Plasma concentration of injectable contraceptive correlates with reduced cervicovaginal growth factor expression in South African women

Abstract

Long-acting injectable contraceptives have been associated with mucosal immune changes and increased HIV acquisition, but studies have often been hampered by the inaccuracy of self-reported data, unknown timing of injection, and interactions with mucosal transmission co-factors. We used mass spectrometry to quantify the plasma concentrations of injectable contraceptives in women from the CAPRISA004 study (n = 664), with parallel quantification of 48 cytokines and >500 host proteins in cervicovaginal lavage. Higher DMPA levels were associated with reduced CVL concentrations of GCSF, MCSF, IL-16, CTACK, LIF, IL-1α, and SCGF-β in adjusted linear mixed models. Dose-dependent relationships between DMPA concentration and genital cytokines were frequently observed. Unsupervised clustering of host proteins by DMPA concentration suggest that women with low DMPA had increases in proteins associated with mucosal fluid function, growth factors, and keratinization. Although DMPA was not broadly pro-inflammatory, DMPA was associated with increased IP-10 in HSV-2 seropositive and older women. DMPA–cytokine associations frequently differed by vaginal microbiome; in non-Lactobacillus-dominant women, DMPA was associated with elevated IL-8, MCP-1, and IP-10 concentrations. These data confirm a direct, concentration-dependant effect of DMPA on functionally important immune factors within the vaginal compartment. The biological effects of DMPA may vary depending on age, HSV-2 status, and vaginal microbiome composition.

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Fig. 1: Correlation between plasma DMPA depletion over time in months.
Fig. 2: The effect of MPA levels on cervicovaginal cytokines milieu stratified by pro-inflammatory cytokines (red), chemokines (green), growth factors (purple), adaptive factors (blue), and anti-inflammatory cytokines (gray).
Fig. 3
Fig. 4

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Acknowledgements

We thank all of the CAPRISA002 and 004 study participants, and the clinical and laboratory staff who worked on these studies. This project was funded by the Canadian Institutes of Health Research CIHR) (A.D.B., L.R.M. TMI 138658). R.P.M. was previously funded by the South African National Research Foundation (NRF) PhD Scholarship and University of KwaZulu-Natal College of Health Science (CHS) for PhD running expenses. L.J.L. is funded by a South African National Research Foundation (NRF) Research Career Advancement Fellowship award. L.R.M. and A.D.B are supported by a CIHR New Investigator Awards. The CAPRISA004 tenofovir gel trial was funded principally by the US Agency for International Development, grants through FHI360, and CONRAD for product manufacturing, with support from the South African Department of Science and Technology (DST).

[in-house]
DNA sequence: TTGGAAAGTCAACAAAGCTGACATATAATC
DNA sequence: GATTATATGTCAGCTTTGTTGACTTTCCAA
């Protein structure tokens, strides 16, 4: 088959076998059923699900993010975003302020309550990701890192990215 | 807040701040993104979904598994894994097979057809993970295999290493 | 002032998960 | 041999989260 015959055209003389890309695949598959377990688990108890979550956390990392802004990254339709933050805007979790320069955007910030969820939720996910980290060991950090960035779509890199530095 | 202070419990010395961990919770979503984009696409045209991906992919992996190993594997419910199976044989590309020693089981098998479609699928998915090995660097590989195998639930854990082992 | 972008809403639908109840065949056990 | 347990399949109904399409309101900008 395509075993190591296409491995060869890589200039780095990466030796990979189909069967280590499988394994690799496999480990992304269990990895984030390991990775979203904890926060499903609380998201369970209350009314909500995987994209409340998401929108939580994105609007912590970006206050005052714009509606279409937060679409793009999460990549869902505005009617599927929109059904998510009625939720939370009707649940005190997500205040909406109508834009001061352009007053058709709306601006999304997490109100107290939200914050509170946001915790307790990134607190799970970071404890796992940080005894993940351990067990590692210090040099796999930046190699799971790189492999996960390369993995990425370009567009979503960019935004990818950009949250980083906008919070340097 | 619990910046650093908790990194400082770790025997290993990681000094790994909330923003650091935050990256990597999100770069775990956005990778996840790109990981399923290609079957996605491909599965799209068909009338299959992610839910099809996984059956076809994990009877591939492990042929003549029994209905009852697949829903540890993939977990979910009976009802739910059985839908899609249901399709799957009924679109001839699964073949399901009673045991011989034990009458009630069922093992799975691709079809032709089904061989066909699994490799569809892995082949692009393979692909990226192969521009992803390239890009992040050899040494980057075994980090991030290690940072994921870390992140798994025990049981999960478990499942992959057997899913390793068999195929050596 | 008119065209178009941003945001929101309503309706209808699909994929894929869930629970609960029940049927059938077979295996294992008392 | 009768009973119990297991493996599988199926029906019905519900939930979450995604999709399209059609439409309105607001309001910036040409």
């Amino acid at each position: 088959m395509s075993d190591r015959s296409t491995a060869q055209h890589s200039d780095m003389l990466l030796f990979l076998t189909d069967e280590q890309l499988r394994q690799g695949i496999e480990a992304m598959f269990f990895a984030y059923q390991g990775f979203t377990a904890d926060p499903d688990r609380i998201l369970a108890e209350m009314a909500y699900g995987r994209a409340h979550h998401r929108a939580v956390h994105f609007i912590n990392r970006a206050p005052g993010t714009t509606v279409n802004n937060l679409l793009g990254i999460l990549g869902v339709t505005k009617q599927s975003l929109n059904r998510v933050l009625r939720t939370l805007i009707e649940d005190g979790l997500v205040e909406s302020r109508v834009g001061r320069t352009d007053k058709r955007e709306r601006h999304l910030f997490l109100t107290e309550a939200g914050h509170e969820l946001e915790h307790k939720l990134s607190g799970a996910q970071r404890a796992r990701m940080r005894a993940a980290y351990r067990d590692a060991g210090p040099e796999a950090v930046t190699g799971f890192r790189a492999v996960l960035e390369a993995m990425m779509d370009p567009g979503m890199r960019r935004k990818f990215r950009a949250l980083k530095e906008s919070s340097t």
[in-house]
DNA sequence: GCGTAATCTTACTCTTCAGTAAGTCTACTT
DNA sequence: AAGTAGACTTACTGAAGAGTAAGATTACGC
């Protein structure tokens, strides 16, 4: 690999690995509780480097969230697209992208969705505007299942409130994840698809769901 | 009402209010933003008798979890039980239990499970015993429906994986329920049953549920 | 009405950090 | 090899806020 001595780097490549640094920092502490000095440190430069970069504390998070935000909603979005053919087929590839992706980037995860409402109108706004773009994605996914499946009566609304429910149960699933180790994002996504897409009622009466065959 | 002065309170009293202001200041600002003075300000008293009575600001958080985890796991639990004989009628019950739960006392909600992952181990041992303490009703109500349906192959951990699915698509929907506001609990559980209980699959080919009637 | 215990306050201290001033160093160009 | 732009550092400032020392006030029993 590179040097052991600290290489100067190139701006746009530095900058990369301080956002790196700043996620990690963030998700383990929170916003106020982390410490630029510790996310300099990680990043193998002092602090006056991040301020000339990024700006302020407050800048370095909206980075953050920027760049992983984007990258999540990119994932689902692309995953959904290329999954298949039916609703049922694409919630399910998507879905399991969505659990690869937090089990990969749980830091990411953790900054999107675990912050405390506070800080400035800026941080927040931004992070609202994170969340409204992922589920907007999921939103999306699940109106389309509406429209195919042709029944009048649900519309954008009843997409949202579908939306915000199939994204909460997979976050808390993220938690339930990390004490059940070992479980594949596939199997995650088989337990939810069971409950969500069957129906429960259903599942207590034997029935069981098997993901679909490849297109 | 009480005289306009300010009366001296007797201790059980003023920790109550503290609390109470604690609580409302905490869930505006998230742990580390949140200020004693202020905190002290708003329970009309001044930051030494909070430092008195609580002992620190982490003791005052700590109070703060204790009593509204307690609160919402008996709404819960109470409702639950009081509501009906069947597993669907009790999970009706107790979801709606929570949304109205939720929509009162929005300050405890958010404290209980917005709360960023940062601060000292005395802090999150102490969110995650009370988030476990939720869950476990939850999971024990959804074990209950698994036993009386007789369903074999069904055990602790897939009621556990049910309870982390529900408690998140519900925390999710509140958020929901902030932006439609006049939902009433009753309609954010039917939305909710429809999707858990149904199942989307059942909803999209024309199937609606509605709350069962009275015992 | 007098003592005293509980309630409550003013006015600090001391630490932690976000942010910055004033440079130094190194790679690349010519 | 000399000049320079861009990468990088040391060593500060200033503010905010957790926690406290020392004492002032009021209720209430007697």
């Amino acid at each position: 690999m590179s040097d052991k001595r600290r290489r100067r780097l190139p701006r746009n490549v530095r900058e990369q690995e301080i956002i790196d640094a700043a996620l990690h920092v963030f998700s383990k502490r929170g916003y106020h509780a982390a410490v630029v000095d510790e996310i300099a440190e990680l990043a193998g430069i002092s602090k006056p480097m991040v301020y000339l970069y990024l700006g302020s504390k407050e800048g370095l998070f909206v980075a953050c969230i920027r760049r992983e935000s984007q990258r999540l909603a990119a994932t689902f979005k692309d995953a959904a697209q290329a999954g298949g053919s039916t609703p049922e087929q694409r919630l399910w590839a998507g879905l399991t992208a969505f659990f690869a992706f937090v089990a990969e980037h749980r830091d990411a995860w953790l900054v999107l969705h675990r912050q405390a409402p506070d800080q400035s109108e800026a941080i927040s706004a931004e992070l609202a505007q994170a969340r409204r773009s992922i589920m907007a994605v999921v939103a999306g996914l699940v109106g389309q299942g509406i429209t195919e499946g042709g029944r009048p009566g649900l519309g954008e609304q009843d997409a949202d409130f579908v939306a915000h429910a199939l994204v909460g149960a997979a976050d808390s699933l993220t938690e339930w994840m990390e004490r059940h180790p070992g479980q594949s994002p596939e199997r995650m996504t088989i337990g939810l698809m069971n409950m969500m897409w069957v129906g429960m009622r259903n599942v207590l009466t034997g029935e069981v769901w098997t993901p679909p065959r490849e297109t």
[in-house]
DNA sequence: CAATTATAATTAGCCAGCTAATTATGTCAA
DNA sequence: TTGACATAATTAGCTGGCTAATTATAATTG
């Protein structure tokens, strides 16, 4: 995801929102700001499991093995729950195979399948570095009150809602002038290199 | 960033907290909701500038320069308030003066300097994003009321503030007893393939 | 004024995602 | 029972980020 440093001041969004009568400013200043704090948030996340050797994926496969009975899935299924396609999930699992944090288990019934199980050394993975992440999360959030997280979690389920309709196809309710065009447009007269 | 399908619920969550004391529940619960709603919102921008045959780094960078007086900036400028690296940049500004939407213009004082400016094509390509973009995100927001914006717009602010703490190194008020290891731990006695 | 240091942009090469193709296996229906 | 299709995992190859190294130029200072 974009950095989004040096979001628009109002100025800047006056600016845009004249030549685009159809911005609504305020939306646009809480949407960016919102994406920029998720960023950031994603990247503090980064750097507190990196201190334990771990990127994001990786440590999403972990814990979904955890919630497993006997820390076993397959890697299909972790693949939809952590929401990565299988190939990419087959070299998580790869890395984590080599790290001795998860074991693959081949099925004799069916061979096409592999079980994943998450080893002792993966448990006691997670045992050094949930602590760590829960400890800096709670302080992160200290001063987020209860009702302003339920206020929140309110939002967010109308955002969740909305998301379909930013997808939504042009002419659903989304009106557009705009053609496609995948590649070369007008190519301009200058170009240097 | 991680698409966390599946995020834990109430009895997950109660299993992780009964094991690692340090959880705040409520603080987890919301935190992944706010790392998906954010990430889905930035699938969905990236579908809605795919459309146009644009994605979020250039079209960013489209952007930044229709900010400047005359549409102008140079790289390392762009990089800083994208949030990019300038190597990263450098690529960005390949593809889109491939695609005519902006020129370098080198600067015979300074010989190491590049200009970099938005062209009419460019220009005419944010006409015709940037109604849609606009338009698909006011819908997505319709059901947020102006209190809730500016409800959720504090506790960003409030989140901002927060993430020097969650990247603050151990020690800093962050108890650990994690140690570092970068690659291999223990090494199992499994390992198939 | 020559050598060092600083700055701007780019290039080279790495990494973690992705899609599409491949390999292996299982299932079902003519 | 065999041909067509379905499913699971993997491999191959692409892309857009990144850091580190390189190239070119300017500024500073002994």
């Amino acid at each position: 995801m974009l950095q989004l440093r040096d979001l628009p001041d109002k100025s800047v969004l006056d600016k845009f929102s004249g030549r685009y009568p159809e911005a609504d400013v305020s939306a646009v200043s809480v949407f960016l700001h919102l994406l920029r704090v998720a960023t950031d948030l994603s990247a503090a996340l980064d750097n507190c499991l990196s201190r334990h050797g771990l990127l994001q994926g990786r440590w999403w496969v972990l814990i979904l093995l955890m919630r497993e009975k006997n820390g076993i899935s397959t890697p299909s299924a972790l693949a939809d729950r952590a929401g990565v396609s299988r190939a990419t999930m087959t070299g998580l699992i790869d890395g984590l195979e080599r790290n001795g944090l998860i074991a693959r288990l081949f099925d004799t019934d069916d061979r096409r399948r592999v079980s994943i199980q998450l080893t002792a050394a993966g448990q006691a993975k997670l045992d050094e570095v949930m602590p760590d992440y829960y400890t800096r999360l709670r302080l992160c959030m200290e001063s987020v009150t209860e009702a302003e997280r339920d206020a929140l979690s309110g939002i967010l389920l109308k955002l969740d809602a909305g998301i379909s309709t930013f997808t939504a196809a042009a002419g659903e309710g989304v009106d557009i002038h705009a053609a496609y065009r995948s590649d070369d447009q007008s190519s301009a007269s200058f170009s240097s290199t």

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Designed the study: R.P.M., S.N., A.D.B., J.A.P., and L.R.M. Performed the experiments: R.P.M., L.J.L., L.N.-R., A.M., M.P., K.B., J.H.A., and K.G. Analyzed the data: R.M., L.J.L., L.N.-R., N.M., M.P., K.B., J.H.A., and L.R.M. Wrote the paper: R.M. L.R.M. wrote the first draft and all authors contributed to editing and finalizing. Supervised clinical and/or experimental aspects of the study: A.L., N.J.G., N.S., A.D.B., S.S.A.K., Q.A.K., J.A.P., and L.R.M.

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Correspondence to Lyle R. McKinnon.

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Molatlhegi, R.P., Liebenberg, L.J., Leslie, A. et al. Plasma concentration of injectable contraceptive correlates with reduced cervicovaginal growth factor expression in South African women. Mucosal Immunol 13, 449–459 (2020). https://doi.org/10.1038/s41385-019-0249-y

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